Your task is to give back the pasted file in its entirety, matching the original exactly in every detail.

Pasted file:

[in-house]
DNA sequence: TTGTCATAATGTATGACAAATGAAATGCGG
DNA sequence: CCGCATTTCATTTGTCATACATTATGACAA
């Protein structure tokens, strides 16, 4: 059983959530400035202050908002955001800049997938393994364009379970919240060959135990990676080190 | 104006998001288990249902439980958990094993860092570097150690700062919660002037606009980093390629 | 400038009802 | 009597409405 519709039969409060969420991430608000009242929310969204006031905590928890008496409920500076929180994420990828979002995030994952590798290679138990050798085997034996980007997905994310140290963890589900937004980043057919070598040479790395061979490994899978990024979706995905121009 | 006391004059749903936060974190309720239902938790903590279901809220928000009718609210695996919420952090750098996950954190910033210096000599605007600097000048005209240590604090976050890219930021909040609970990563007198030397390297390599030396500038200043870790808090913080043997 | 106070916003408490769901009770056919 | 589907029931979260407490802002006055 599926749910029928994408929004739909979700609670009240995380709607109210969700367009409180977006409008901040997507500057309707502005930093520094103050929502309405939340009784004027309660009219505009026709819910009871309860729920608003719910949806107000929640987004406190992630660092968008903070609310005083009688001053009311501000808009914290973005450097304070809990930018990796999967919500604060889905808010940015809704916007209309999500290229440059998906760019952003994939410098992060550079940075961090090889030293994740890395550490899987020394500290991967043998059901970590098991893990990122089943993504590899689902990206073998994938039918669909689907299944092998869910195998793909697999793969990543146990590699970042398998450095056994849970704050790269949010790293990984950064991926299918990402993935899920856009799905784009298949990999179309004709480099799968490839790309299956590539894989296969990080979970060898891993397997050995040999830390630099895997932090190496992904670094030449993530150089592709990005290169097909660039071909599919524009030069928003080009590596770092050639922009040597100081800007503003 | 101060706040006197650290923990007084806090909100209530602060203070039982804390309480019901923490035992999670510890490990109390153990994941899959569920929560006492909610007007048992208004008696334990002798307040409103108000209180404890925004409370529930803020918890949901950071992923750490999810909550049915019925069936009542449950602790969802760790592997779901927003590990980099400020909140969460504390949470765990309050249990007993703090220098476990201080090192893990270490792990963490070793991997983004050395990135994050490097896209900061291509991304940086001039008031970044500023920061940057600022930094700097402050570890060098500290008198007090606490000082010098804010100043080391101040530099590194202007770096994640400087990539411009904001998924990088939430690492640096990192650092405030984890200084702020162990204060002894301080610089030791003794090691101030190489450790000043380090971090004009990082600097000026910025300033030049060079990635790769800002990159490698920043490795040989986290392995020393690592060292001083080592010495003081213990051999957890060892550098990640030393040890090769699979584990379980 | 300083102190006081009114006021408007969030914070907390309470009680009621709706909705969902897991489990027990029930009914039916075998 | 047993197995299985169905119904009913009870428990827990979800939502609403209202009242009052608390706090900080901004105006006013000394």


[in-house]
DNA sequence: TTGTCATAATGTATGACAAATGAAATGCGG
DNA sequence: CCGCATTTCATTTGTCATACATTATGACAA
């Protein structure tokens, strides 16, 4: 059983959530400035202050908002955001800049997938393994364009379970919240060959135990990676080190 | 104006998001288990249902439980958990094993860092570097150690700062919660002037606009980093390629 | 400038009802 | 009597409405 519709039969409060969420991430608000009242929310969204006031905590928890008496409920500076929180994420990828979002995030994952590798290679138990050798085997034996980007997905994310140290963890589900937004980043057919070598040479790395061979490994899978990024979706995905121009 | 006391004059749903936060974190309720239902938790903590279901809220928000009718609210695996919420952090750098996950954190910033210096000599605007600097000048005209240590604090976050890219930021909040609970990563007198030397390297390599030396500038200043870790808090913080043997 | 106070916003408490769901009770056919 | 589907029931979260407490802002006055 599926749910029928994408929004739909979700609670009240995380709607109210969700367009409180977006409008901040997507500057309707502005930093520094103050929502309405939340009784004027309660009219505009026709819910009871309860729920608003719910949806107000929640987004406190992630660092968008903070609310005083009688001053009311501000808009914290973005450097304070809990930018990796999967919500604060889905808010940015809704916007209309999500290229440059998906760019952003994939410098992060550079940075961090090889030293994740890395550490899987020394500290991967043998059901970590098991893990990122089943993504590899689902990206073998994938039918669909689907299944092998869910195998793909697999793969990543146990590699970042398998450095056994849970704050790269949010790293990984950064991926299918990402993935899920856009799905784009298949990999179309004709480099799968490839790309299956590539894989296969990080979970060898891993397997050995040999830390630099895997932090190496992904670094030449993530150089592709990005290169097909660039071909599919524009030069928003080009590596770092050639922009040597100081800007503003 | 101060706040006197650290923990007084806090909100209530602060203070039982804390309480019901923490035992999670510890490990109390153990994941899959569920929560006492909610007007048992208004008696334990002798307040409103108000209180404890925004409370529930803020918890949901950071992923750490999810909550049915019925069936009542449950602790969802760790592997779901927003590990980099400020909140969460504390949470765990309050249990007993703090220098476990201080090192893990270490792990963490070793991997983004050395990135994050490097896209900061291509991304940086001039008031970044500023920061940057600022930094700097402050570890060098500290008198007090606490000082010098804010100043080391101040530099590194202007770096994640400087990539411009904001998924990088939430690492640096990192650092405030984890200084702020162990204060002894301080610089030791003794090691101030190489450790000043380090971090004009990082600097000026910025300033030049060079990635790769800002990159490698920043490795040989986290392995020393690592060292001083080592010495003081213990051999957890060892550098990640030393040890090769699979584990379980 | 300083102190006081009114006021408007969030914070907390309470009680009621709706909705969902897991489990027990029930009914039916075998 | 047993197995299985169905119904009913009870428990827990979800939502609403209202009242009052608390706090900080901004105006006013000394």